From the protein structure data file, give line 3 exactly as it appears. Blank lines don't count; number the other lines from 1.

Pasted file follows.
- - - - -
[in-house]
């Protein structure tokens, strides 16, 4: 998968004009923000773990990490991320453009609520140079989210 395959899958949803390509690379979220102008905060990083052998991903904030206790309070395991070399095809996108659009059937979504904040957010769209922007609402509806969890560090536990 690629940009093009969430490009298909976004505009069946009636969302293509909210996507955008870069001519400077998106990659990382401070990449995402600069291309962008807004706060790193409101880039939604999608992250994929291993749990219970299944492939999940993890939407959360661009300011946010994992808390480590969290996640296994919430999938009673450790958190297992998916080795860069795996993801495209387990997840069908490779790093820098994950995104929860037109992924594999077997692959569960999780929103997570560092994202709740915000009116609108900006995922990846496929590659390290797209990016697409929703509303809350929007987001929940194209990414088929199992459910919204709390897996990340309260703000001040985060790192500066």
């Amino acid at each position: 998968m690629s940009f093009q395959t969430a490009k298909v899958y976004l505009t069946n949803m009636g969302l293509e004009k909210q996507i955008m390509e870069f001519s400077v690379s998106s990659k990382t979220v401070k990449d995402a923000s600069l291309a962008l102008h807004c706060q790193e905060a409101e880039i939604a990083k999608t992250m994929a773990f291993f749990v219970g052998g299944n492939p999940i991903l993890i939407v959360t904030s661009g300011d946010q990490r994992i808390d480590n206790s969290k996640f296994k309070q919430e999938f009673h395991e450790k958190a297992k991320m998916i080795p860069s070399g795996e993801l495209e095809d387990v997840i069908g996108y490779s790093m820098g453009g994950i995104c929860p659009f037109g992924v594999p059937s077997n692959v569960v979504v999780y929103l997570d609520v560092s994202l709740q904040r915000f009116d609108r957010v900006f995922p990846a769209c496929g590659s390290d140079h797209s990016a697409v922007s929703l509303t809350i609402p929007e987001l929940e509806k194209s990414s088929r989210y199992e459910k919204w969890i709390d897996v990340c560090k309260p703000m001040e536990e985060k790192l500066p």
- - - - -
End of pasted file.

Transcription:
């Amino acid at each position: 998968m690629s940009f093009q395959t969430a490009k298909v899958y976004l505009t069946n949803m009636g969302l293509e004009k909210q996507i955008m390509e870069f001519s400077v690379s998106s990659k990382t979220v401070k990449d995402a923000s600069l291309a962008l102008h807004c706060q790193e905060a409101e880039i939604a990083k999608t992250m994929a773990f291993f749990v219970g052998g299944n492939p999940i991903l993890i939407v959360t904030s661009g300011d946010q990490r994992i808390d480590n206790s969290k996640f296994k309070q919430e999938f009673h395991e450790k958190a297992k991320m998916i080795p860069s070399g795996e993801l495209e095809d387990v997840i069908g996108y490779s790093m820098g453009g994950i995104c929860p659009f037109g992924v594999p059937s077997n692959v569960v979504v999780y929103l997570d609520v560092s994202l709740q904040r915000f009116d609108r957010v900006f995922p990846a769209c496929g590659s390290d140079h797209s990016a697409v922007s929703l509303t809350i609402p929007e987001l929940e509806k194209s990414s088929r989210y199992e459910k919204w969890i709390d897996v990340c560090k309260p703000m001040e536990e985060k790192l500066p």